Today’s engines are better designed for low-viscosity oils and synthetic oils. This shift towards oils that maintain viscosity more effectively at extreme temperatures means there are plenty of options for conserving energy. They key to that for drivers and fleet managers is to understand how to accurately fit the demands of an engine and maximize energy savings, as these updates can revitalize an operation, even when the energy conservation is just a small percentage higher.
However, there is no magic trick or steadfast method of concluding with certainty that an oil can conserve energy in your specific circumstances, until after it has been purchased. This makes it tough to take a risk with a new lubricant. An API Service Symbol may specify that an oil for gasoline engines has “Energy Conserving” properties, or you may assume that a low-viscosity, synthetic oil will be more efficient for your diesel engine. While these are helpful hints, the most accurate way to measure energy efficiency is through controlled testing, as oil specifications cannot account for every variable in your specific engine.
In any machine, an increased total output or decreased operating temperature can indicate energy conservation when switching to a new lubricant. In motor vehicles, the indicator is especially obvious: fuel consumption. An engine uses more energy, and therefore more fuel, when it must work against greater friction. Since low-viscosity oil is thinner, it flows easily and requires less energy to pump through the system. But, depending on special temperature conditions and manufacturer recommendations, simply switching to the lowest viscosity may not improve energy efficiency in all vehicles. Finding the proper balance is a deeper process.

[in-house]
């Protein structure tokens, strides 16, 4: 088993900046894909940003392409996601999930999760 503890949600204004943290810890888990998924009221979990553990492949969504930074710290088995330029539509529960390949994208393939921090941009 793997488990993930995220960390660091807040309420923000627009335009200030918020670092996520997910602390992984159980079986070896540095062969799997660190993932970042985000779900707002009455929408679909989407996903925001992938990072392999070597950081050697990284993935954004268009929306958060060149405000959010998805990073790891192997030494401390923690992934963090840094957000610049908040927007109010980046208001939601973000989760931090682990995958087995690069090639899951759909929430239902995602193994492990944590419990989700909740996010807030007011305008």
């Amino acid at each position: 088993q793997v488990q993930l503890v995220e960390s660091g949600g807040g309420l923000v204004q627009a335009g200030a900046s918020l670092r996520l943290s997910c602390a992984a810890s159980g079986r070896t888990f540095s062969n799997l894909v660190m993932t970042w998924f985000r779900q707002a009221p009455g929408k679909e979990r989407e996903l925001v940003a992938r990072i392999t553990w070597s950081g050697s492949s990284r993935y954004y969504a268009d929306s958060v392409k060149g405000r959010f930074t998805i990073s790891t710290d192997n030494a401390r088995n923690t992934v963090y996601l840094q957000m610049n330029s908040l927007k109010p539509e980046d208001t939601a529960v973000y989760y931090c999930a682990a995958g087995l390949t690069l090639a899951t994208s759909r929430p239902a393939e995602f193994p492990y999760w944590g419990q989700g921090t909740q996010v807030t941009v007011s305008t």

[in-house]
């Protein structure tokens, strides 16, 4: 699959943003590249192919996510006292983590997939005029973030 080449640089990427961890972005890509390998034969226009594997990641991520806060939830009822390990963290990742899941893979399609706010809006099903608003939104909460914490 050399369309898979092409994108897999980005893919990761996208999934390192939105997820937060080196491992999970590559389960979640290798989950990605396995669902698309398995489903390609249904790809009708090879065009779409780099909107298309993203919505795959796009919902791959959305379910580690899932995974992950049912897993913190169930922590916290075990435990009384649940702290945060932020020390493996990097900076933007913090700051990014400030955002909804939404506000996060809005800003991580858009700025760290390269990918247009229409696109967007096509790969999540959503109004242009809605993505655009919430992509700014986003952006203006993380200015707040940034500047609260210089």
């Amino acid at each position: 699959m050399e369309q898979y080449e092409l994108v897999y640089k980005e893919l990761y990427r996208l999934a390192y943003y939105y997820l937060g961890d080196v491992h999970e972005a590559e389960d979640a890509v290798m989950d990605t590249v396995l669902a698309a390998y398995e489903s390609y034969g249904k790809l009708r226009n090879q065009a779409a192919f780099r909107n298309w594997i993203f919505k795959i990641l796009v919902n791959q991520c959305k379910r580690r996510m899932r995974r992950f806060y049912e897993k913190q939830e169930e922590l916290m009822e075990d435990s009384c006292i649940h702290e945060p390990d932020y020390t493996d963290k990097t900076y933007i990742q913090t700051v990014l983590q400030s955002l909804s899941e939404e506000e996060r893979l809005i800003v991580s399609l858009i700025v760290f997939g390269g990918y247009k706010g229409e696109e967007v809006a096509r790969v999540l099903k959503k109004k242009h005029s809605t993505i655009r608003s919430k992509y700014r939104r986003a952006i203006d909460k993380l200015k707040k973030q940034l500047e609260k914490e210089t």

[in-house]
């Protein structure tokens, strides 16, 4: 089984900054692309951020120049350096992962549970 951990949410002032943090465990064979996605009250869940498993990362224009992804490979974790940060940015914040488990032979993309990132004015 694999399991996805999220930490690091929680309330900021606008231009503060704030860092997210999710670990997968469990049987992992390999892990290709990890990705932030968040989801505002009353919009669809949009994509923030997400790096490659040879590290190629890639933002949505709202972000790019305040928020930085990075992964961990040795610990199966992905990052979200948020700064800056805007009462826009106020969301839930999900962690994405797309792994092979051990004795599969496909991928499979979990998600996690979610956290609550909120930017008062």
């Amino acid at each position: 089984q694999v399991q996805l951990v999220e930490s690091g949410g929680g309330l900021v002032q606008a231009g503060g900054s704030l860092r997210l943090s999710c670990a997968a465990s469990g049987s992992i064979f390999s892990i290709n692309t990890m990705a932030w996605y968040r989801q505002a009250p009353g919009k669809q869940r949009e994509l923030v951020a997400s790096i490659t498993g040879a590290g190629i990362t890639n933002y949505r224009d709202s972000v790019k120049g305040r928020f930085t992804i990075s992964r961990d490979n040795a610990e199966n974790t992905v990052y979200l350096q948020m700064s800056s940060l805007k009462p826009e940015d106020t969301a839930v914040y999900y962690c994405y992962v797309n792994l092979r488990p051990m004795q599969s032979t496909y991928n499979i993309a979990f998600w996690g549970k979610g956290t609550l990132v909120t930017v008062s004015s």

Testing energy efficiency between different, multi-grade motor oils requires that all other variables are controlled in order to calculate the true benefits. Speed, temperature, load, driving conditions, and the amount of oil must be consistent when calculating fuel consumption between two or more oils. Noticeable decreases in fuel consumption may not be evident in one or two vehicles, this method works best when measuring savings on the fleet as a whole.
By measuring and calculating fuel consumption over the course of several months, you will find a more correct fit for your engine, especially when testing between two similar oils. While weighing the pros and cons of purchasing a new, possibly more expensive oil, the tangible data provided by recording fuel consumption can validate a financial investment and give an indication of a possible trade-off between fuel efficiency and wear protection.
To find the most energy-efficient oil for your engine, browse Keller Heartt’s full selection of Motor Oil, featuring trusted brands like Shell, Pennzoil, Quaker State and more.